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Image: Busy group: Rawpixel via Shutterstock

Regardless of the type of work you do, taking small steps to care for yourself can make a huge difference in productivity, job satisfaction, and of course, your long term health! This week, we talk about eating healthy at work by focusing on three key steps: eating on time, choosing the right foods for your meals, and snacking smart to fill any gaps in your daily nutritional intake.

1. Eat on Time

Ever skipped breakfast as you were rushing to work? Or gotten so caught up with work that you forgot to eat? While some people can get away with missing a meal, most of us find that delaying meals for too long can result in an energy crash later in the day. This can manifest in the form of fatigue, irritability, and most commonly, a sudden and overwhelming sense of hunger which will have you reaching out for any available food or snack, kicking all thoughts of good nutrition to the curb.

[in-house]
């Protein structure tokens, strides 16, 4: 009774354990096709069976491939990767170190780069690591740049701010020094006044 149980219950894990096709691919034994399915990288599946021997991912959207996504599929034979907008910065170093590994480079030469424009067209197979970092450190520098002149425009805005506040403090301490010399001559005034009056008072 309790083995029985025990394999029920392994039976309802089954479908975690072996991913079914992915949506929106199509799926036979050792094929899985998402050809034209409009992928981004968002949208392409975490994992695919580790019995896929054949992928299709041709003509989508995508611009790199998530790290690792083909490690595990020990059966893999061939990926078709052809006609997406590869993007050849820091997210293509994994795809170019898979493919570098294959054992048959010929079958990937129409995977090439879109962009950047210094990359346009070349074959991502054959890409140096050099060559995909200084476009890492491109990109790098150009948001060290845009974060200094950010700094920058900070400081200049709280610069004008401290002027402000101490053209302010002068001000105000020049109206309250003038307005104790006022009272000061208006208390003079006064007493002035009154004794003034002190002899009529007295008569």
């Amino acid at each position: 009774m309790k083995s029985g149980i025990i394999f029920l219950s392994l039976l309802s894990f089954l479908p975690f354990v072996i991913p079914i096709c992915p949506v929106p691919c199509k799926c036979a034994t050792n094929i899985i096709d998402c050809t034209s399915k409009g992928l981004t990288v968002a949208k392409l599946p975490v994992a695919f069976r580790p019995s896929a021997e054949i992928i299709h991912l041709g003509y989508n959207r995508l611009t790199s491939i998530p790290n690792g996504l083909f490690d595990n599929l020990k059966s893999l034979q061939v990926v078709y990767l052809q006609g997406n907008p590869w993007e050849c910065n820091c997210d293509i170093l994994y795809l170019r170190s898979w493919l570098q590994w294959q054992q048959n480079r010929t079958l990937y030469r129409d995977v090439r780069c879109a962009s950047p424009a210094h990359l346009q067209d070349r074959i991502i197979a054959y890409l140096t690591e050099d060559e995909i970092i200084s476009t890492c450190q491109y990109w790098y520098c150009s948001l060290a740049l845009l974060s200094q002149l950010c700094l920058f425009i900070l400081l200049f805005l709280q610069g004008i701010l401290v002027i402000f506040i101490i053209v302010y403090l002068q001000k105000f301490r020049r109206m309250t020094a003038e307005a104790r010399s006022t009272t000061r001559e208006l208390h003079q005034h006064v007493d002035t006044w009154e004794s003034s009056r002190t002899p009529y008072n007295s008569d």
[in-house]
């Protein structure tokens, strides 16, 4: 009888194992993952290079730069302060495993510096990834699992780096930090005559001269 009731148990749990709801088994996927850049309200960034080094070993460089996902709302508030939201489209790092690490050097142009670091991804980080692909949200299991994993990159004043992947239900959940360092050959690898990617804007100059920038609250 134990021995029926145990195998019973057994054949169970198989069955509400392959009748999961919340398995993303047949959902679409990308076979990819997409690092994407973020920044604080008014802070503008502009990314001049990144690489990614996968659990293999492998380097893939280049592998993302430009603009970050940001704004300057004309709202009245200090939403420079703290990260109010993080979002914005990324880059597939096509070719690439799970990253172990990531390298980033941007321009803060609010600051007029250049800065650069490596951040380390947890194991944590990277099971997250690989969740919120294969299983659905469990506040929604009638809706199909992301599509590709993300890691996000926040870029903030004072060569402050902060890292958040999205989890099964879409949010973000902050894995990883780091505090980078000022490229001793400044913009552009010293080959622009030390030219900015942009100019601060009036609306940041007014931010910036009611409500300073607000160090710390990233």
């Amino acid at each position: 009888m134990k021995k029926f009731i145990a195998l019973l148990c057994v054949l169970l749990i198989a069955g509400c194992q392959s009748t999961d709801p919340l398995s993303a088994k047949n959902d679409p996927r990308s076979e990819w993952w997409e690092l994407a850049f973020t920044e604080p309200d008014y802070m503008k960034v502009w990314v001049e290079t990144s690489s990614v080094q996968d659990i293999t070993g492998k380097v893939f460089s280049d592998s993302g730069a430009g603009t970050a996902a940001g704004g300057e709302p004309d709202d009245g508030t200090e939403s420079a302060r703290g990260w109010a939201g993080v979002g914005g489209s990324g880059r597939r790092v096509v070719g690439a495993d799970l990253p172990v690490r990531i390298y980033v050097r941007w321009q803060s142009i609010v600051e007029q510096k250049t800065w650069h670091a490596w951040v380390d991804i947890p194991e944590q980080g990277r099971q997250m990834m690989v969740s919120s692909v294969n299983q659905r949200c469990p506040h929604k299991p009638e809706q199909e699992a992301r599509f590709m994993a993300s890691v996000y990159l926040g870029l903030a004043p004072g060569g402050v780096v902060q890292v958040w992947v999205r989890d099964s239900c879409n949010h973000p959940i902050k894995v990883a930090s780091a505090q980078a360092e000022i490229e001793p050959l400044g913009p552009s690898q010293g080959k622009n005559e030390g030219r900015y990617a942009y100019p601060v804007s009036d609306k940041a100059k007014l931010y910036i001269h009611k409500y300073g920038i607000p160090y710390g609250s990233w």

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Image: www. cetsalem.org

If this sounds like you, make a conscious effort to have your meals on time. Prepare breakfast the night before, or choose something that requires minimal preparation, like a handful of granola and a packet of soymilk. Set an alarm to remind you to take lunch and snack breaks, or round up some friends and commit to having lunch together a few times a week. Even explore bringing food from home – you’re more likely to eat it if it’s readily available and you’ve put all that effort into preparing it.

2. Eat the Right Stuff